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New ASX industrial minerals hopeful looks to cash in on resurgent liquidity

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New ASX industrial minerals hopeful looks to cash in on resurgent liquidity

SNL Image
Air core drilling at the Mt Marshall kaolin project in Western Australia.
Source: UltraCharge Ltd.


A backdoor listing will see battery technology company UltraCharge Ltd. re-quoted on the ASX on July 31 as Suvo Strategic Minerals Ltd., focused on West Australian kaolin and silica projects, a market where lead IPO manager Sandton Capital Advisory says investors are now comfortable with volatility being the "new normal."

Sandton Managing Director Michael Shaw-Taylor told S&P Global Market Intelligence that the encouraging number of ASX IPOs both completed and underway, along with the swath of recent raisings, shows "investors are comfortable with the new normal, which is volatility."

"I've seen a number of placements coming out over the last month. It's outrageous ... one day we saw 16 term sheets and they're all getting oversubscribed and well bid for, so there's certainly liquidity there," he said.

After initially planning to relist in February before COVID-19 struck, Ultracharge shareholders will now meet on July 7 to approve the A$5 million offering, for which Sandton has received substantially more interest than the amount sought. The company will have a market capitalization of some A$10.5 million upon listing.

Suvo will first look to develop the Mt Marshall kaolin deposit, which has a maiden JORC resource of 35.1 million tonnes of white kaolinized granite with an average ISO brightness of 80.3 and average yield of 38.2%. ISO brightness is an industry standard for measuring the diffuse blue reflectance factor of kaolin, which determines marketability.

SNL Image
Suvo Strategic Minerals
Managing Director
Aaron Banks.
Source: UltraCharge Ltd.

Aaron Banks, Suvo's managing director-designate, told a June 29 investor webinar that the high ISO brightness and fired whiteness results seen in Mt Marshall are "significant," and that its naturally occurring high grades are "critically important" for supply into the ceramics industry.

"The whiter the kaolin fires, the higher the premium," said Banks, who discovered what has become one of the largest high-grade silica sand resources in the world, Muchea in Western Australia, which he sold to VRX Silica Ltd. in 2016.

There are more industrial minerals projects Asian customers want that Suvo will seek to acquire in the coming year, Banks told S&P Global Market Intelligence.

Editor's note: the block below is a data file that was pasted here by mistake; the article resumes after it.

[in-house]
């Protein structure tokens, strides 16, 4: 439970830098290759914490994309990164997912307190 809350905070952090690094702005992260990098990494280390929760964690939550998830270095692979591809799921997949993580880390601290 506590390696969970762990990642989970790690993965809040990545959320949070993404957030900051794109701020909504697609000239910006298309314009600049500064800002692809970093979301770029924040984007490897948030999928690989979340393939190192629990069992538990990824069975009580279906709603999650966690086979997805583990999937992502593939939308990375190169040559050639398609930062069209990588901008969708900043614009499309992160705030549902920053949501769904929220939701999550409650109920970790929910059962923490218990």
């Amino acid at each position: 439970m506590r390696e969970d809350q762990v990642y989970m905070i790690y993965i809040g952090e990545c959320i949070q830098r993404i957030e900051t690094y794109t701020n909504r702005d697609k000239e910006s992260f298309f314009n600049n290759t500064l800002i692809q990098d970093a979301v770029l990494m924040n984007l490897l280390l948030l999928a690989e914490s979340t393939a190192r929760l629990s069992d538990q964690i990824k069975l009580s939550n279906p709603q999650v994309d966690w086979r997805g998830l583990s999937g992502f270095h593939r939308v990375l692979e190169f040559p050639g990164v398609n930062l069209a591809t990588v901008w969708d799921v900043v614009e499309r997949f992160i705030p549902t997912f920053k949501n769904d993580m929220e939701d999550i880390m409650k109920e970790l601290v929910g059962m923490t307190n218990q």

He said one of Mt Marshall's best holes had an ISO brightness of 89.19, which he described as "exceptionally high," and that the maiden resource estimate was based on drilling just 5% of the tenements at Mt Marshall, which the company wants to turn into a 500,000-tonne-per-annum operation.

Banks also flagged significant rail capacity running up to the tenement that is underutilized, and the company has several options via ports in Geraldton, Fremantle, Kwinana and Bunbury both north and south of Perth, the state's capital, to get the product to Asia.

Banks told investors that before COVID-19 hit, China made about 18 billion square meters of floor tiles, which require sizable kaolin input, while Vietnam made about 900 million square meters in 2019.

Once listed, Suvo will also look to develop the potentially very large, low capital intensity Eneabba silica project, which the company hopes will be a low-impact, chemical-free mining operation, with shallow JORC drilling planned for late 2020 and preliminary test work having already confirmed identical raw feedstock grades to market peers. An inferred JORC resource at Eneabba is due mid-2021.

While COVID-19 has restricted Ultracharge's ability to meet personally with all prospective buyers, as relationships are critical in industrial minerals markets, they did get to Malaysia, Vietnam and Thailand before the virus hit. Going forward, the company will be aided by 45-year industry veteran Ian Wilson as an independent advisor to the board, and consultant Murray Lines, an Asia specialist.

Wilson was with English China Clays PLC. It was bought out by Imetal SA, now Imerys UK Ltd., in 1999, and the company put him in charge of assessing every known kaolin deposit on the planet to help inform which acquisitions it wants to make, Banks said in an interview.

"Imerys is constantly on the lookout for good-quality kaolin that has a good logistics solution and life of mine, all of which we have," he said. "People take Murray and Ian very seriously in the kaolin world, so we're leaning on their relationships" in Asia to secure off-take partners who will be critical in determining which logistics route to take.

"Imerys, the world's largest kaolin supplier, hasn't developed a single kaolin mine in its history. It's acquired them all [through M&A]. So Ian and others believe that once we define this resource, get it up to 1 million tonnes and have the mining permits in place, we'll struggle to hold onto this asset," Banks added, implying corporate activity.